The Reader’s Work

Young man travelling on train, reading book, profile

What happens when readers open your book?

If your opening pages captivate them, their brains get to work on the story’s outcome. They don’t want to be spoon-fed Pablum, to be told everything at once. They want to take the lures and cues in your first chapters to build anticipation for the kind of complex, well-seasoned feast you’re going to give them, culminating in the final delicious page.

In other words, they’re on a hunt to discover the unknown: “How is this girl going to get out of that blackmail trap?” “Who could have carried out this bizarre murder? And why?” “Why doesn’t this boy speak up about the abuse?” “This man is so quiet, so passive—what secret in his past made him that way?” “What makes this woman’s relationship with her mother so controlling? Will she ever escape? How?”

Readers want a story to love, yes. But they are most delighted by stories that keep them guessing, that invite and push and coerce them into becoming storytellers themselves as they keep trying to envision the outcome of a conversation, a decision, a risk taken, and of the story itself. Readers’ minds will take all your authorial cues and hints to create possible backstories for a character who’s acting strangely.

Every time you throw them a curve, the brain program running in the background will be reevaluating what they thought of a certain character, reorganizing their hopes for story outcomes, redirecting the path of the character’s growth arc.

In other words, their brains are working overtime trying to figure things out. And they’re delighted when they can’t, as long as you’re creating a logical outcome (even if it’s a big surprise).

Your job is to be smarter than they are. To keep one step ahead of them. To tell your story in such a way that they keep asking questions—and keep generating answers of their own, trying to guess where the story is headed next. To remember that readers LOVE IT when their guesses are wrong, when you surprise them with logically believable but unpredictable characters, outcomes, and results.

Kind of like real life.

Let’s pick a genre that doesn’t always do this well: romance. Hero meets heroine, they eventually fall in love, then overcome great obstacles to their blissful union. Standard format for romance stories.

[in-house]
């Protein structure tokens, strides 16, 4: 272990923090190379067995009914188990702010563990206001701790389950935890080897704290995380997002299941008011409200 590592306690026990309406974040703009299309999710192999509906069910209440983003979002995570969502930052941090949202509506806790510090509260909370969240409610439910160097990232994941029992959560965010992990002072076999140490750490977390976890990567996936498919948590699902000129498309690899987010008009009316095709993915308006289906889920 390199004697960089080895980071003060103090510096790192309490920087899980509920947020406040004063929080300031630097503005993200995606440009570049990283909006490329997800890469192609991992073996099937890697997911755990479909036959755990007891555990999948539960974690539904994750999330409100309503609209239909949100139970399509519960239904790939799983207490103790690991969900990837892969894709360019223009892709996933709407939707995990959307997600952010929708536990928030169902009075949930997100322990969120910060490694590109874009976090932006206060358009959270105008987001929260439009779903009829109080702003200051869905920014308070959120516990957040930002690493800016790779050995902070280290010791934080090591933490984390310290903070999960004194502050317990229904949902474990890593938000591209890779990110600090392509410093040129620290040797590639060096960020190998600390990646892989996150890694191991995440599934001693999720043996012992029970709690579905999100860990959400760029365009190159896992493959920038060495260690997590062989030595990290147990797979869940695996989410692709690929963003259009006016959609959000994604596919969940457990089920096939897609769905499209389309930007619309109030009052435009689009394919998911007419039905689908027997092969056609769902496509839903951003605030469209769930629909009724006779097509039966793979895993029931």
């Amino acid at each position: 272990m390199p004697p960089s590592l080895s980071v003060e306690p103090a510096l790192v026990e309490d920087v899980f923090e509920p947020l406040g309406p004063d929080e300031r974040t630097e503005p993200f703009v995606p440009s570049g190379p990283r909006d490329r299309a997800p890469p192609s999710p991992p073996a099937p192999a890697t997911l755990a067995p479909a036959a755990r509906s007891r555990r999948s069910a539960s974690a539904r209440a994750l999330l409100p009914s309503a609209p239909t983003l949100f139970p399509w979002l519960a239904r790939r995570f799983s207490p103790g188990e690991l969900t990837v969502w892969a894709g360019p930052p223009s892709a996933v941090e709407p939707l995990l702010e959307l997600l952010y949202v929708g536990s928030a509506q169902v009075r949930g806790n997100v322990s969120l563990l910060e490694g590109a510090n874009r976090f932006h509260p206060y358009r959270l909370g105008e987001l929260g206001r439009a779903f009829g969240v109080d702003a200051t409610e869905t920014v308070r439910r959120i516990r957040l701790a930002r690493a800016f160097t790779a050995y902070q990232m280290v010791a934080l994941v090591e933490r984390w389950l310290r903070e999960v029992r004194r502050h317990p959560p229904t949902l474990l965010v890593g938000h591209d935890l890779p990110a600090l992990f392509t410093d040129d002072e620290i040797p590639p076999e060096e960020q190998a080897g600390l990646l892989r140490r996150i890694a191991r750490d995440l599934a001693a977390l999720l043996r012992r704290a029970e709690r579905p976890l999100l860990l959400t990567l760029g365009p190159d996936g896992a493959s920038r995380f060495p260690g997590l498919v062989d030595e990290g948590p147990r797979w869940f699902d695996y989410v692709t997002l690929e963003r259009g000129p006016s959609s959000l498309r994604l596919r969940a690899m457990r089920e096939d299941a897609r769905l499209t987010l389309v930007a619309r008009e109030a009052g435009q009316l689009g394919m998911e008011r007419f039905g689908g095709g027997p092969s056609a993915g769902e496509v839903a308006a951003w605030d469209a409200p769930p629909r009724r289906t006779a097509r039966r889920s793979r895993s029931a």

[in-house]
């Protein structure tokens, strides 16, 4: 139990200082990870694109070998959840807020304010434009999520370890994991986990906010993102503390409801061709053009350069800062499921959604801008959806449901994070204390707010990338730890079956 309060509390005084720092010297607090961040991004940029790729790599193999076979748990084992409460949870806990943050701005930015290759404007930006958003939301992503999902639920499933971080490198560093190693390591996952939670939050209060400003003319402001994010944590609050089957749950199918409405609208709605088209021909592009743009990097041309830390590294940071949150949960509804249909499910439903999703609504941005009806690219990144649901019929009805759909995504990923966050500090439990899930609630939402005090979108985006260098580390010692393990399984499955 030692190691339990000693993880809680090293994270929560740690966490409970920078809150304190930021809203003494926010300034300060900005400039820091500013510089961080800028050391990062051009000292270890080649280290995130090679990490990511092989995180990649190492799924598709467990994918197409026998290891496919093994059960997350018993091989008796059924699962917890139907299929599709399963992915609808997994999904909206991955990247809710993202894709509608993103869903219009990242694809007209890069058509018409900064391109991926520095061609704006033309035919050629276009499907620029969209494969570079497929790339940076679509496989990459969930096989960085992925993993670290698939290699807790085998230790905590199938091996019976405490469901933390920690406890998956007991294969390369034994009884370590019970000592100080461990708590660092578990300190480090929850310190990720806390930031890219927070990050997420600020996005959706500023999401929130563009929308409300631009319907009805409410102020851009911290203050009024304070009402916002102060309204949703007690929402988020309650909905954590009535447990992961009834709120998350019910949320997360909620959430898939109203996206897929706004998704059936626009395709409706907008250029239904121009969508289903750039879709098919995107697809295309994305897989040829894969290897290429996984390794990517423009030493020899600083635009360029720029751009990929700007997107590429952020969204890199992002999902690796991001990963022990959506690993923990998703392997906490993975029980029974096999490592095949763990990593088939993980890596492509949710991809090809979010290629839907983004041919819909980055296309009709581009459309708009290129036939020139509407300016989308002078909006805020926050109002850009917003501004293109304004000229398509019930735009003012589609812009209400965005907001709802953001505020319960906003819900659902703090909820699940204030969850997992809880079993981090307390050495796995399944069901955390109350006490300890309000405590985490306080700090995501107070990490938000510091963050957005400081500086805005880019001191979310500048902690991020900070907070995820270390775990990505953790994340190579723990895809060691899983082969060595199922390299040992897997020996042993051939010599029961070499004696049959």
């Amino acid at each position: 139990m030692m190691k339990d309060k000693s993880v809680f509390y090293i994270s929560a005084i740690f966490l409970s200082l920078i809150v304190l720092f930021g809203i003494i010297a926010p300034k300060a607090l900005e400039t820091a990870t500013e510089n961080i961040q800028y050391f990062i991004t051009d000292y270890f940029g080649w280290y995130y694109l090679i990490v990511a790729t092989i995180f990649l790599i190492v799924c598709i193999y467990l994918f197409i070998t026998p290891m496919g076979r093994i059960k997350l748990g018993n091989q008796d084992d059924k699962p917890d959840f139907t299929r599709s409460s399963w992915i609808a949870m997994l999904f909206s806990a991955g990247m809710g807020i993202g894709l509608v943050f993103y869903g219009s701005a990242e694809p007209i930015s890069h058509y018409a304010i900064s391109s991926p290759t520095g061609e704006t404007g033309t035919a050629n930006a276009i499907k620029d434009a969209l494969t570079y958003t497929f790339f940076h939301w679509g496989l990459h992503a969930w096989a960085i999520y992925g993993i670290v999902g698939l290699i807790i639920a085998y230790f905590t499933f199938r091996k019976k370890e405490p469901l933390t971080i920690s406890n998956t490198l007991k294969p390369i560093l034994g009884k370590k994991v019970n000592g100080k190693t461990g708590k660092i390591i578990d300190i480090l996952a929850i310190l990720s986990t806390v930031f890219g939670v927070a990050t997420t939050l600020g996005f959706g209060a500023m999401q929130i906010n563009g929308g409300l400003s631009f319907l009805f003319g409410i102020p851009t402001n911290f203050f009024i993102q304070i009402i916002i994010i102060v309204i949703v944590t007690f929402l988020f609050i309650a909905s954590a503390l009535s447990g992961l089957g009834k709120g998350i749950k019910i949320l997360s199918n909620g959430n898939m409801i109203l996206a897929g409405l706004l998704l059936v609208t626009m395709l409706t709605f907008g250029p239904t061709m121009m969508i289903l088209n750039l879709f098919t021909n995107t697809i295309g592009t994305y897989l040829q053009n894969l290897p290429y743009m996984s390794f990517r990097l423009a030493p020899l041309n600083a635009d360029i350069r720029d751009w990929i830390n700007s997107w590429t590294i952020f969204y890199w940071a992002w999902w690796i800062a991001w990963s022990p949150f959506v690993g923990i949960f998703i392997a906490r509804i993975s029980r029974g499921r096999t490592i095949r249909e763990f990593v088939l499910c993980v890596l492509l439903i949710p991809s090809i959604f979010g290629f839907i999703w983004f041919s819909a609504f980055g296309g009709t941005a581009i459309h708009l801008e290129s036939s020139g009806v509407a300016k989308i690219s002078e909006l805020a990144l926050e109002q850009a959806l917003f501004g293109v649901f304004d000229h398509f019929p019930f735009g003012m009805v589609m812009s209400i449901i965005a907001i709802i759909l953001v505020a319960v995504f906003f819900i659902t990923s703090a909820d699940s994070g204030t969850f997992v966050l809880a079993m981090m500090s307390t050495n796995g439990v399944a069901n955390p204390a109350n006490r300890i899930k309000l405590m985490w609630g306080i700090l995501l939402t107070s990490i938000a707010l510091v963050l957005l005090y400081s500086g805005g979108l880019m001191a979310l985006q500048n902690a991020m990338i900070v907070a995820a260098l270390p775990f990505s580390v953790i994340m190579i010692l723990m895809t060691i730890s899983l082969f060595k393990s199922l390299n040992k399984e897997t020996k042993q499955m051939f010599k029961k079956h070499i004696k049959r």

It’s okay to pick a genre where readers know the ending’s happy. Some of us need that happy ending. But don’t bore your readers along the way. Challenge, delight, and out-maneuver them. Keep them saying, “OMG, I didn’t see that coming!” and “I can’t believe that happened. How will this ever get resolved?” They’ll bless you for it.

An example: A wealthy but lonely widower advertises for a respectable woman to become his wife. They meet and—after some obstacles—find true happiness. But here are the twists: The widower doesn’t expect to fall in love; he just wants companionship, someone to share the empty house. But he surprises himself by falling in love, only to find out that she’s been partnering with his son to kill him slowly, with poison. The kicker is, he now loves her, and accepts this progressive poisoning as a trade-off for her presence in his life. She begins to realize that her feelings for him are changing, even as she continues to administer the poison. Now what do they do? How will they resolve this odd turn of events? Read the book: A Reliable Wife by Goolrick. You won’t be able to foresee the outcome of this unusual romance.

Does your story take predictable plot turns? Do your characters simply meet readers’ expectations, or do they confound them?

Captivating and delighting your readers means keeping their brains busy with the lure of the unknown. As long as they can’t see around the next bend, they’ll keep reading, keep guessing at and creating new possibilities, new outcomes. That’s their work–and their addiction.

(I should know, having stayed up till 3 a.m. last night to finish An Ember in the Ashes,  the first in a great YA fantasy trilogy. Check it out.)

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